Each article in this nine-part series highlights an incident from the past in which flight crews—working as a team—used their knowledge, skills, and abilities to make the difference between a safe landing and the unthinkable alternative. These incidents truly highlight why two pilots are required on the flight deck.
On the night of Dec. 11, 2000, Capt. John Vreeken and F/O Elizabeth Hallworth were the flight crew of American Eagle Flight 3215, Saab 340 service from Los Angeles to Monterey, Calif. Only about 30 minutes into the flight, they heard a loud popping noise followed by a sharp thud that resonated through the airframe. The pilots then realized that the No. 1 engine was running, but not producing thrust.
After quickly assessing the situation, Vreeken shut down the engine by turning off the fuel flow and tried to feather the propeller. Unfortunately, the prop wouldn’t feather, and after going through the appropriate checklists, the prop remained in fine pitch, creating a very high asymmetric drag load on the airplane.
Vreeken declared an emergency and asked air traffic control for the distance to the nearest airport. He was advised that they were 15 minutes north of Paso Robles Municipal Airport. The pilots prepared to divert there; they checked the weather and looked at the airport instrument approach plates, as neither pilot was familiar with this off-line airport.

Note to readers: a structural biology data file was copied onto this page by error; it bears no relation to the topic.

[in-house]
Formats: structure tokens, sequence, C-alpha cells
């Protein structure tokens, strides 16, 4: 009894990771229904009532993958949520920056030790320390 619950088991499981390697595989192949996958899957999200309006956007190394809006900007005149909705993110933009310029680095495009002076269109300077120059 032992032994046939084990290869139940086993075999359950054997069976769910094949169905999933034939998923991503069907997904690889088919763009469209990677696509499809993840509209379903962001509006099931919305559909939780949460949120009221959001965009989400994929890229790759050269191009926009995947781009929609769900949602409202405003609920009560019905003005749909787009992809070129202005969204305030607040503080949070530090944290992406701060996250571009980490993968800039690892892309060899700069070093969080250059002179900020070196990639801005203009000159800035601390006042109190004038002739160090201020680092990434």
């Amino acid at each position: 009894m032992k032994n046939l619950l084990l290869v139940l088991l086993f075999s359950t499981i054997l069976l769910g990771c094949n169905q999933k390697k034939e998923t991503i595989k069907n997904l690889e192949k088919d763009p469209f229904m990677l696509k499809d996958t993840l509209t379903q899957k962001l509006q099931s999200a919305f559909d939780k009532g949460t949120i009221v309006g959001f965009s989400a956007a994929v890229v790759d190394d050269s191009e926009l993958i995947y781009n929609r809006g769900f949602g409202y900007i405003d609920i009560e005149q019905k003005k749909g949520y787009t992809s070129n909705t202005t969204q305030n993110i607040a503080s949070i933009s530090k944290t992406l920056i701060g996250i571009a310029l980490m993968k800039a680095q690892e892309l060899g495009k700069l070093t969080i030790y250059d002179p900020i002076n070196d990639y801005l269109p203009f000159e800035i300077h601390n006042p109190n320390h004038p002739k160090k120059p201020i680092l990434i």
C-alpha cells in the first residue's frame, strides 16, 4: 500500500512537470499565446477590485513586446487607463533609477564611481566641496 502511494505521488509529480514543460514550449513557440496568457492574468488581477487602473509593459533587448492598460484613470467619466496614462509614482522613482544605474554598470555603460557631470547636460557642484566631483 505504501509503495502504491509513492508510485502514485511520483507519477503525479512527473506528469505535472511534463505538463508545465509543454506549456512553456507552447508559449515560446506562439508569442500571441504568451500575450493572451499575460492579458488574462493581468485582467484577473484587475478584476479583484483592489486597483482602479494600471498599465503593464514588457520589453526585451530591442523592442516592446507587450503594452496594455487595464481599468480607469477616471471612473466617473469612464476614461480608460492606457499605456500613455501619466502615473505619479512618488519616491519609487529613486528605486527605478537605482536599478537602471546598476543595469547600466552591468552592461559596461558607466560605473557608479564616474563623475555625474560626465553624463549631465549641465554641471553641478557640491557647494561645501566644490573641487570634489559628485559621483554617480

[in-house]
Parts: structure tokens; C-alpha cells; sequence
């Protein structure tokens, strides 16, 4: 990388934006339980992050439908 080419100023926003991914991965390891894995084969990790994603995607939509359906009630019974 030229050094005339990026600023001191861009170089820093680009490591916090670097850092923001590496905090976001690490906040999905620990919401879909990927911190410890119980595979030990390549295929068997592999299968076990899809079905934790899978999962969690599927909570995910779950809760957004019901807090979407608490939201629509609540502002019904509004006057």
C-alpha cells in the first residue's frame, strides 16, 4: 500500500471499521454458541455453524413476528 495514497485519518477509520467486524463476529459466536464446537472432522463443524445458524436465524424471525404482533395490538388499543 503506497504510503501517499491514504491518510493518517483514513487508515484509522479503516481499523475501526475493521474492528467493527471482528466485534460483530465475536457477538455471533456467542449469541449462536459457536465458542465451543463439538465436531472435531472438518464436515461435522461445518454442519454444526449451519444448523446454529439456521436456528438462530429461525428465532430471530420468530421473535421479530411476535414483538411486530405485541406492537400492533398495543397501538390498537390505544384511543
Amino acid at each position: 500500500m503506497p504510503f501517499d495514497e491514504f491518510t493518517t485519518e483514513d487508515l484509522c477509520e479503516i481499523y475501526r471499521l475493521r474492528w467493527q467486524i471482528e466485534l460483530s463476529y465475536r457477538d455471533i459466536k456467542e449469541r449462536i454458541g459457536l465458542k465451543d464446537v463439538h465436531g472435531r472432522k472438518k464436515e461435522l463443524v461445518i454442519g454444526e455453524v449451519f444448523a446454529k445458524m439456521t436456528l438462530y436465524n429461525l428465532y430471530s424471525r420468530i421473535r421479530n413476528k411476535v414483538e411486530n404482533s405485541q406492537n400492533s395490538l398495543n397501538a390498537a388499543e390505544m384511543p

The two pilots also knew that they were flying over hazardous terrain and that maintaining altitude with the No. 1 prop stuck in fine pitch would be extremely difficult. Flying a missed approach at Paso Robles would be virtually impossible. Adding to their problem, the sky over Paso Robles was overcast, requiring that they fly an instrument approach.
Unfortunately, the air traffic controller’s first attempt to vector the pilots to the VOR DME approach to Paso Robles’s Runway 19 put the airline too high to permit them to continue the approach to landing. The pilots decided to switch to the VOR approach from the southeast that would require them to circle to land. Using superior crew resource management, Vreeken and Hallworth worked together to ensure that the runway lights were turned on, to double-check the surface wind, and to keep the flight attendant and passengers apprised of the situation. As a team, they landed the aircraft safely despite the catastrophic powerplant failure they were forced to contend with.